Smithsonian Podcast: There's More to That
Smithsonian magazine covers history, science and culture in the way only it can — through a lens on the world that is insightful and grounded in richly reported stories. In There’s More to That, meet the magazine’s journalists and hear how they discover the forces behind the biggest issues of our time.
Animals Aren't Humans. Why Can't We Stop Talking About Them As Though They Are?
We speak with Carlyn Kranking, Smithsonian’s assistant digital science editor, about why stories about animal behavior are so popular with our readers, and how she decides which ones deserve more scrutiny. Then, Lori Marino, a biopsychologist with a specific focus on whale and dolphin intelligence, examines what’s really happening between the orcas and the yacht set.
Meet the WWII Battalion of Black Women That Inspired an Army Base’s New Name
The 6888th Central Postal Directory Battalion was the only unit comprised entirely of Black women to have been deployed overseas during World War II, and it had served a critical function: clearing the backlog of mail that marked the only line of communication between American soldiers in Europe and their loved ones back home. We talk to the retired Army colonel who made it her business to get the 6888 their belated recognization and hear from some of the veterans themselves about their experiences training in the United States and serving abroad.
Beyond the Titanic: The Real Science of Deep Sea Exploration
The loss earlier this summer of five passengers and crew, including OceanGate founder Stockton Rush, on a submersible dive to the wreckage of the Titanic sparks a conversation about what genuine undersea exploration looks like.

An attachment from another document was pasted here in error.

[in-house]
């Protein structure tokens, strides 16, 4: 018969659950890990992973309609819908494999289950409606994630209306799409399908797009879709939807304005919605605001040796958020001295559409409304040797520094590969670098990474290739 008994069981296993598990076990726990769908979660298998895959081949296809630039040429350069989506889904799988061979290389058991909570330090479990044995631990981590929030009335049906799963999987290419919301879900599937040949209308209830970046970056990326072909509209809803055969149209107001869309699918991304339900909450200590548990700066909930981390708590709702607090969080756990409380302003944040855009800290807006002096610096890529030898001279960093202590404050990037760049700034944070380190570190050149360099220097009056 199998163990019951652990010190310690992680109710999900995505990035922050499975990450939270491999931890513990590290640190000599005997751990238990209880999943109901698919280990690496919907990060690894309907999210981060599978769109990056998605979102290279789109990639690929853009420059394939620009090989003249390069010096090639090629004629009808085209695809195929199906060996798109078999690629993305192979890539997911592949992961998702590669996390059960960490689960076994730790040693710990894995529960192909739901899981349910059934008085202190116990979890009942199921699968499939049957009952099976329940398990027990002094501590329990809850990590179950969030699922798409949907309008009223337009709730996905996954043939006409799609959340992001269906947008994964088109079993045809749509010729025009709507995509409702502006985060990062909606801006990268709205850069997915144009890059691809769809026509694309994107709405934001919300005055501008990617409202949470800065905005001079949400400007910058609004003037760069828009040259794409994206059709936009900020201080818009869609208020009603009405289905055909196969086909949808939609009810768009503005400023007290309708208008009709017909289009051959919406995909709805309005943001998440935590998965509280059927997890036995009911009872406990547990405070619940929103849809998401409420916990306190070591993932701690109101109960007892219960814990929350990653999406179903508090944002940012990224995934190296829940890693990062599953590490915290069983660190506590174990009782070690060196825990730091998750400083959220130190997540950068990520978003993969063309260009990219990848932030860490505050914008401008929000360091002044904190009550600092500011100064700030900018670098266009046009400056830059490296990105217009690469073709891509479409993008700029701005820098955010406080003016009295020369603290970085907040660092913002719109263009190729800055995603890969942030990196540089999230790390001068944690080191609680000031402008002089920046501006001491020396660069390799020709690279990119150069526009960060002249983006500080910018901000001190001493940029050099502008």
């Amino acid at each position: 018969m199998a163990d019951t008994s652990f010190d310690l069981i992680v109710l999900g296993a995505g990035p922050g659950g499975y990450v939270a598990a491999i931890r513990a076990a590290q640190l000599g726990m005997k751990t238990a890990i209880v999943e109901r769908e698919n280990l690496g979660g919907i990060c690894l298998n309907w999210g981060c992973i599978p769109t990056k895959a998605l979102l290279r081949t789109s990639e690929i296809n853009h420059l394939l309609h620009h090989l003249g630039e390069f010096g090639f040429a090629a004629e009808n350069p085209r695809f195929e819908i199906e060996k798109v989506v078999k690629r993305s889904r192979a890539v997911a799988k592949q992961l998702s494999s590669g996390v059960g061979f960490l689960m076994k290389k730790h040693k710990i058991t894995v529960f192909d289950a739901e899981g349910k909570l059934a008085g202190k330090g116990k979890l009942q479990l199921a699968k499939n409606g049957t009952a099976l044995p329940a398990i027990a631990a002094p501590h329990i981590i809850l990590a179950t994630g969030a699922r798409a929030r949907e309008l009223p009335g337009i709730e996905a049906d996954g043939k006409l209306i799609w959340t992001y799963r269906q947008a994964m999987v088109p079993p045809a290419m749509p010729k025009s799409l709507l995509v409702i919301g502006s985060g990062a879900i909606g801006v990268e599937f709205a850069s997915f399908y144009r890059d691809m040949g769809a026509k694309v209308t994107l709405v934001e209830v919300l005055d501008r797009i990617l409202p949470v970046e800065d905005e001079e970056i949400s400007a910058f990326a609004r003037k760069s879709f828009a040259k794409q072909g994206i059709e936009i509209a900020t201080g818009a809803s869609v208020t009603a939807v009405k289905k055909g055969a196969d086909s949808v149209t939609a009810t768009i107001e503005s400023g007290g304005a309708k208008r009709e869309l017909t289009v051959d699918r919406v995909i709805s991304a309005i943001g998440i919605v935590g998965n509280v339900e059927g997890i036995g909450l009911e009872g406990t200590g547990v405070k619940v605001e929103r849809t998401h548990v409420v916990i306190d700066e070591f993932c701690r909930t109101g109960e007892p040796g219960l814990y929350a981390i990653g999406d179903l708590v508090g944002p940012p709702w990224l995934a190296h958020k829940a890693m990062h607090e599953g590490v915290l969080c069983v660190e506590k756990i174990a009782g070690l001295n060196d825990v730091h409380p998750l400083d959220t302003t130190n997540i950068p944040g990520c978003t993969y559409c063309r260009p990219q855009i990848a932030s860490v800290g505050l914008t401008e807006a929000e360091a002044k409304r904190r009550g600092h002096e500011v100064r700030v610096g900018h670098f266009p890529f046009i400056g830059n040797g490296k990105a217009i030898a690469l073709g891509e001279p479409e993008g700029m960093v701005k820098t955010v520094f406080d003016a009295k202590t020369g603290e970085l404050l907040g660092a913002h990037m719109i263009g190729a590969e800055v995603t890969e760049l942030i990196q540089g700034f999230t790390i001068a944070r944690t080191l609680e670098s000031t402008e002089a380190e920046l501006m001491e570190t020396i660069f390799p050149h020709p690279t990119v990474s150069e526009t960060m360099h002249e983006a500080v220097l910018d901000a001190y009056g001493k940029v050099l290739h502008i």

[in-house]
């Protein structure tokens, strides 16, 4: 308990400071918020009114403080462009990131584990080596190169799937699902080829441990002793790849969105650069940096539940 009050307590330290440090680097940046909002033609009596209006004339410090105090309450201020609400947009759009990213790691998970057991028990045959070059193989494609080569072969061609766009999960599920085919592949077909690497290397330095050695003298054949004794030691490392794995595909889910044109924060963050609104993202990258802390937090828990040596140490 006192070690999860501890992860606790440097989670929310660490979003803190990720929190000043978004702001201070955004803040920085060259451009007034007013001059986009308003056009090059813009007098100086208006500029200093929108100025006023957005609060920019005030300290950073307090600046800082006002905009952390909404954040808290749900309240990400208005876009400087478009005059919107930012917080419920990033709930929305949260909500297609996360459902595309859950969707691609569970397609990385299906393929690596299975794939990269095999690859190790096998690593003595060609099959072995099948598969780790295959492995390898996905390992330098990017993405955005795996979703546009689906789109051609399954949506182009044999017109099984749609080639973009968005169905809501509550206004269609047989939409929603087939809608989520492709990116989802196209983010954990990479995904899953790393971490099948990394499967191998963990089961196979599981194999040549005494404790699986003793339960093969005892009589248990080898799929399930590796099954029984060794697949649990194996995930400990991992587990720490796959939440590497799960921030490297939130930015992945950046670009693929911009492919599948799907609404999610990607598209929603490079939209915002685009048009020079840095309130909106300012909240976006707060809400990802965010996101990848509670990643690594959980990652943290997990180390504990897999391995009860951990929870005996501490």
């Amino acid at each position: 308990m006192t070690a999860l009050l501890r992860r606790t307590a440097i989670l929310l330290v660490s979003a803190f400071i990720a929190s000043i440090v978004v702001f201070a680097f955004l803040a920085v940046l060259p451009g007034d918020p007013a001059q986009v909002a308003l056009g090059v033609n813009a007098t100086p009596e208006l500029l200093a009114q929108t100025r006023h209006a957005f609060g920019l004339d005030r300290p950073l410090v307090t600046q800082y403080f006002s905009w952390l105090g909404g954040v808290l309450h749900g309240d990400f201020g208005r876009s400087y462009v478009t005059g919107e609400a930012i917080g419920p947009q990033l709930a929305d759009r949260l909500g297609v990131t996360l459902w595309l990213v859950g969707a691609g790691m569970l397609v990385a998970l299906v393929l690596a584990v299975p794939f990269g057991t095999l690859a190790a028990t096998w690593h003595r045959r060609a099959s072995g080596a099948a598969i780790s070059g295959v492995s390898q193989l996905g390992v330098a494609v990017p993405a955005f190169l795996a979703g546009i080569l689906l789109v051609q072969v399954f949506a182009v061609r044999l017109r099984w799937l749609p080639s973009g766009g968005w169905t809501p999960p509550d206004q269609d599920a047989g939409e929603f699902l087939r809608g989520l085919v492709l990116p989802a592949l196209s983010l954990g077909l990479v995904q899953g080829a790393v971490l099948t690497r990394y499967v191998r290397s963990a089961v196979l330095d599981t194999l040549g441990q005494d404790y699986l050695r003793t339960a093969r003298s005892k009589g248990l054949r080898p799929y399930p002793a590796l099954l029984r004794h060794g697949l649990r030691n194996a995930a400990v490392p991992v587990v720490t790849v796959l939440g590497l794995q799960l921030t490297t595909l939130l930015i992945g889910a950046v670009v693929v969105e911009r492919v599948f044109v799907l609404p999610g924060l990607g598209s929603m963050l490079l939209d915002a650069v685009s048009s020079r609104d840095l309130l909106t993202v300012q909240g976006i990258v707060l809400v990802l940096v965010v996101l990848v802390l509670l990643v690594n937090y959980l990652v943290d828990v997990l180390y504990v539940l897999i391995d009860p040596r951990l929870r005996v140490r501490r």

We speak with Tony Perrottet about his experience profiling Rush in 2019. Next, we’re joined by Susan Casey, the bestselling author of four books about the ocean and its creatures. Susan tells us why understanding the ocean is key to humanity’s survival, and explains that while serious research and shipwreck tourism may have some overlap, they are two very different things.
What Happens When the Colorado River Dries Up?
What happens when one of the nation's largest rivers dries up? Photojournalist Pete McBride tells us about the consequences of a prolonged drought in the Colorado River, which provides drinking water and electricity to millions of Americans, and shares his experience walking the river from end to end. What can we learn from the landscape revealed by the historically low water levels, and will they become the new normal?
How We See Oppenheimer. Plus: Smithsonian’s Inside Look at the Top-Secret Los Alamos Site
Christopher Nolan's epic new film "Oppenheimer" is no mere biopic… nor is it the first attempt to capture the father of the atomic bomb in fiction. We look at prior dramatizations of this very complicated man—including one wherein J. Robert Oppenheimer played himself!—and examine why they worked or didn't..
He's (Not) Just Ken: The True History of Barbie’s Beau
With filmmaker Greta Gerwig's "Barbie" breaking box-office records, and devoting much of its story to Ken's existential crisis, we wondered if there's any more to Barbie's perennial plus-one. Journalist and lifelong Barbie fan Emily Tamkin talks us through his development, or lack thereof, over the decades.
Coming July 27: There’s More to That from Smithsonian magazine and PRX
Smithsonian magazine covers history, science and culture in the way only it can — through a lens on the world that is insightful and grounded in richly reported stories. On There’s More to That, meet the magazine’s journalists and hear how they discover the forces behind the biggest issues of our time.